The 'Trojan Horse Effect' of nanoplastics with various aquatic contaminants

  • Author / Creator
    Robinson, Abigail SR
  • As of 2016, the global annual production of plastic was 330 million metric tonnes (Plastics Europe, 2017). This staggering number is expected to double over the next 20 years as consumption increases (Plastics Europe, 2017; Lebreton et al., 2019). Less than half of the plastic produced reaches a landfill or recycling depot, leaving the remainder to litter the terrestrial, aquatic and marine environments (Rochman et al., 2013). These plastics break down over time via weathering and degradation to eventually produce micro or nanoplastics (NPs) (Mattsson et al., 2018). The definition of NPs has varied over time, but today is defined as a synthetic organic polymer that has at least one dimension between 1 and 1000 nm (Mattsson et al., 2018). These small dimensions increase the threat posed to aquatic environments because surface area increases exponentially as diameter decreases which leads to strong sorption affinities for contaminants (Velzeboer et al. 2014). The adsorption of contaminants to the NPs is concerning as studies have shown that NPs (and potentially the adsorbed co-contaminant) bioaccumulate and can pass through lipid-membranes (Bergmann et al., 2015).
    Co-contaminant uptake is also known as the “trojan horse effect”. This occurs when NPs increase the uptake of the contaminant by adsorption and subsequent transportation through the organism, leading to increased toxicity or accumulation compared to the contaminant presented in the absence of the plastics (Trevisan et al., 2020). Previous research in our lab indicated that NPs can increase the uptake of the hydrophobic organic pollutant phenanthrene in zebrafish embryos, verifying the Trojan Horse effect for that contaminant in the presence of NPs (Zhang et al., 2020).
    The overall aim of my research is to contribute to a co-contaminant uptake model that, contributes substantially to the field of NPs toxicology through the provision of a “read across” for risk assessors that will eliminate the need to examine every plastic/contaminant combination.
    The first aim of this thesis was to determine the co-contaminant uptake and depuration rate of 14C-Phenanthrene when sorbed to various sized (20 nm and 500 nm) NPs. The model organism Daphnia magna was used throughout the uptake and depuration experiments. 14C-Phenanthrene accumulation was lower at multiple time points when sorbed to 500nm NPs when compared to 14C-Phenanthrene alone or 14C-Phenanthrene sorbed to 20 nm NPs. Depuration rates were similar amongst all 14C-Phenanthrene groups.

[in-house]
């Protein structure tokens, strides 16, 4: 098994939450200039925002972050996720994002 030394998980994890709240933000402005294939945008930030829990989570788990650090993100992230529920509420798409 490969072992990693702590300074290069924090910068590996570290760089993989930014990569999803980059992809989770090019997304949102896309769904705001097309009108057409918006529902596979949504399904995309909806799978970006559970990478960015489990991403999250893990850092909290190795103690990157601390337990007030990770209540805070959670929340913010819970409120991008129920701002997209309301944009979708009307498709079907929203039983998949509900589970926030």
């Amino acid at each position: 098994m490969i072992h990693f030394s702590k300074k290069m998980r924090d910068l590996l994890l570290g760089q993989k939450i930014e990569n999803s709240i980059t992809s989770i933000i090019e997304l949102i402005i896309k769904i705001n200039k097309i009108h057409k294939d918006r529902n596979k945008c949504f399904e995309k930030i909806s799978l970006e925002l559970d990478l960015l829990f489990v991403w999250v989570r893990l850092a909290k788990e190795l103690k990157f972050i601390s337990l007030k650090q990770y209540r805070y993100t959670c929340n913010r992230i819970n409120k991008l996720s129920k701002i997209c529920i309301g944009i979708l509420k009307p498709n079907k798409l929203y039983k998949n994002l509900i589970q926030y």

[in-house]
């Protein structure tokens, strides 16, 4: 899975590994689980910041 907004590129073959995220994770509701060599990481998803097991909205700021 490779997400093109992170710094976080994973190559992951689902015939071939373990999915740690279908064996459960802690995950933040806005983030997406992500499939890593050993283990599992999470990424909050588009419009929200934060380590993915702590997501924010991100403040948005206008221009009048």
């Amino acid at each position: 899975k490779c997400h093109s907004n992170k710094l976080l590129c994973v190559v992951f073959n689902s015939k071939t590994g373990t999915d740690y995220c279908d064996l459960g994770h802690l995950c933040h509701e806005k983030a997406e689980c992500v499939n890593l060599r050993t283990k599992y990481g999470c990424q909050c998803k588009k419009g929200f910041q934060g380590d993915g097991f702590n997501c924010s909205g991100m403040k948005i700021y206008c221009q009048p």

The second aim of this thesis was to determine the effects of chemical properties such as Kow on the co-contaminant uptake rates when various aquatic contaminants are sorbed to NPs (20 and 500 nm). The model organism Daphnia magna was used throughout the 14C-Fluoxetine and 14C-Glyphosate experiments as well. The percentage of 14C-Fluoxetine uptake was only significantly different between groups at one timepoint (2h), where the 500 nm sorbed group had significantly higher uptake compared to both the 20 nm sorbed group and the chemical control. The percentage of 14C-Glyphosate uptake was relatively low amongst all treatment groups, and therefore depuration experiments were not completed. However, at one timepoint (4h) the 500 nm sorbed group had significantly higher uptake than the 20 nm sorbed group and the chemical control. Determination of the uptake-rate using various aquatic contaminants that have differing chemical properties will aid in the development of a model, overall leading to a “read-across” that will provide efficiency in risk assessment.
    Overall, this thesis aims to generate empirical data necessary for a co-contaminant uptake-kinetic model to be further developed. This research will impact the field of risk assessment significantly by allowing prediction of toxicity when plastics and contaminants are co-incidentally present.

  • Subjects / Keywords
  • Graduation date
    Spring 2023
  • Type of Item
  • Degree
    Master of Science
  • DOI
  • License
    This thesis is made available by the University of Alberta Libraries with permission of the copyright owner solely for non-commercial purposes. This thesis, or any portion thereof, may not otherwise be copied or reproduced without the written consent of the copyright owner, except to the extent permitted by Canadian copyright law.